The trial of former Congolese vice president Jean-Pierre Bemba at the International Criminal Court (ICC) resumed this morning with the testimony of the 37th prosecution witness, a former insider in the accused’s militia who testified under the pseudonym ‘Witness 45.’
The witness said whilst the militia had a code governing the conduct of its troops, the regulations were “very difficult” to implement due to the “detachment” between soldiers at the battlefront and their high command headquarters.
He stated that the code of the Movement for the Liberation of Congo (MLC) had sanctions, such as dismissal and imprisonment, for soldiers who committed murder, rape, or who were found guilty of insubordination and desertion. However, he said, as the group’s military and combat operations spread geographically, the high command became “laissez-faire” about implementing the code.
“Do you know if Mr. Bemba was aware of the MLC’s behavior in these various operations?” asked prosecution lawyer Horejah Bala-Gaye.
“Mr. Bemba focused his attention more on the results that were sought to be obtained on the ground rather than anything else,” replied ‘Witness 45,’ who added that this was the case for operations in both the Democratic Republic of Congo and the Central African Republic (CAR). “The main purpose [of operations] was conquest rather than looking into matters of discipline.”
The witness testified with protective measures including image and voice distortion as well as frequent use of private session.
‘Witness 45’ stated that whereas soldiers were often sanctioned for crimes committed in Congo, it was only when “international pressure was exerted” that a tribunal was set up to try low ranking officers for offences allegedly committed in the CAR. The witness did not give details of these tribunals in open court.
At the start of the trial in November 2010, prosecution lawyer Petra Kneur said in her opening statement that ‘Witness 45’ would provide evidence on the MLC’s military tribunals for undisciplined soldiers. “He will tell the court that the trials were a sham,” said Ms. Kneur. “You will hear from Witness 45 that Bemba informed MLC soldiers prior to the commencement of the trials that it was a show trial designated to satisfy the demands of the international community.”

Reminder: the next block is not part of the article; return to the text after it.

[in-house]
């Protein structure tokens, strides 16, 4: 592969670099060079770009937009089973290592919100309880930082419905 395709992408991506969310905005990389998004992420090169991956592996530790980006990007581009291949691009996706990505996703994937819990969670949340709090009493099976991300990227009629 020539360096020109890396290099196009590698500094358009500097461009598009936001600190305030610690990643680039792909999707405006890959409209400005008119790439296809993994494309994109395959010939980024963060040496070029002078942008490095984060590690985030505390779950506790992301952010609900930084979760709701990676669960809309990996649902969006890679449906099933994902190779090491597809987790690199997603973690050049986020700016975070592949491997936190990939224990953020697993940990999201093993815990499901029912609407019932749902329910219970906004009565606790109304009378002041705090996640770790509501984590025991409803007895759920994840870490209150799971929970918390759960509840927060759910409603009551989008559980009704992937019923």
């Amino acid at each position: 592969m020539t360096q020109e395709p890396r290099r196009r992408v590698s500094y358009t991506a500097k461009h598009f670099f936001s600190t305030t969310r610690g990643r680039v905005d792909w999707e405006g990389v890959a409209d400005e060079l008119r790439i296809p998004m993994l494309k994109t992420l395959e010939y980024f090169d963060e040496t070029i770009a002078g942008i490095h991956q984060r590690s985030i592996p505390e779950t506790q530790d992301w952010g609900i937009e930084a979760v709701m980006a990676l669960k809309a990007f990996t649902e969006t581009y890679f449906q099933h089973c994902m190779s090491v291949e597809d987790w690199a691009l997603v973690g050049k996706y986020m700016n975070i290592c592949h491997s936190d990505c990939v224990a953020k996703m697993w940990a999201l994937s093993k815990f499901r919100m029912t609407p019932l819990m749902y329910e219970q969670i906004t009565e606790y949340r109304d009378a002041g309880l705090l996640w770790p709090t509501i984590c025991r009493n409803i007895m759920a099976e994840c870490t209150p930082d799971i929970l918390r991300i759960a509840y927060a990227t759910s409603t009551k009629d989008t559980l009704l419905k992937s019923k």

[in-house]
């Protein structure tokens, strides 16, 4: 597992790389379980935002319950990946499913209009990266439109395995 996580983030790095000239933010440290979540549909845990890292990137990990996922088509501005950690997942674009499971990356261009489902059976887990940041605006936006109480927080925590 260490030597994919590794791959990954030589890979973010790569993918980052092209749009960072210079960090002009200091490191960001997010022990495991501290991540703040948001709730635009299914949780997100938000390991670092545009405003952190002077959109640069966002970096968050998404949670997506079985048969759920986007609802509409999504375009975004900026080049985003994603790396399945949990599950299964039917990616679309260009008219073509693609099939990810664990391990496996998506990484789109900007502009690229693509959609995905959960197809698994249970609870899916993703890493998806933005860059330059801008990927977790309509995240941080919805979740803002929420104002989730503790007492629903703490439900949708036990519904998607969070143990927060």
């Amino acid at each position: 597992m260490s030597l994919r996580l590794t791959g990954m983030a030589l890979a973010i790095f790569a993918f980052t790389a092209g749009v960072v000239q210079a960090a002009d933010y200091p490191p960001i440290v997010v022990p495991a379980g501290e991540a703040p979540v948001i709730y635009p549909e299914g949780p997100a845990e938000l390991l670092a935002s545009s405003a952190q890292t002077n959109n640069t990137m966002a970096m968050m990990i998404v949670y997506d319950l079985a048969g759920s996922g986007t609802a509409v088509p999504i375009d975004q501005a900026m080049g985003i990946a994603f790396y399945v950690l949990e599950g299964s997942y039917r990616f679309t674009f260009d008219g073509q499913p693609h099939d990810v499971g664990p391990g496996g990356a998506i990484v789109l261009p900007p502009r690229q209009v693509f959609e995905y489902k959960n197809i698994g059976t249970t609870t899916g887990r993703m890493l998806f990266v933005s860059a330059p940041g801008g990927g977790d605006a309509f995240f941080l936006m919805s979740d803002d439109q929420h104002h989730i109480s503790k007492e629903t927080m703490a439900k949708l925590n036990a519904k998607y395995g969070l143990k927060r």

The witness stated that Mr. Bemba in his capacity as commander-in-chief was “always” in direct contact with his troops and that the accused communicated with commanders via radio, Thuraya satellite phone, and mobile phone.
“Bemba used the telephone extensively,” said the witness. He added that each morning, Mr. Bemba would contact officers at the battlefront to get their reports and to issue instructions.
“The day would start with a report from all the deployed troops. Afterwards, he would take care of other business,” recalled the witness.
While acknowledging the presence of his troops on Central African territory, Mr. Bemba denies the three war crimes (murder, rape, and pillaging) and two crimes against humanity (murder and rape) he faces. His defense argues that once his troops left Congo, he did not have direct command over them as they then fell under the direction of Central African authorities.
Prosecutors charge that Mr. Bemba, as commander-in-chief of the MLC, is criminally responsible for the crimes committed by his ill-trained and undisciplined troops deployed in the CAR between October 2002 and March 2003. They claim that Mr. Bemba was aware of the brutalities his troops were committing against civilians but he did nothing to stop or punish them. The Congolese troops were in the neighboring country to help its then embattled president, Ange-Félix Patassé, fight off a coup attempt.
‘Witness 45’ continues his testimony tomorrow morning.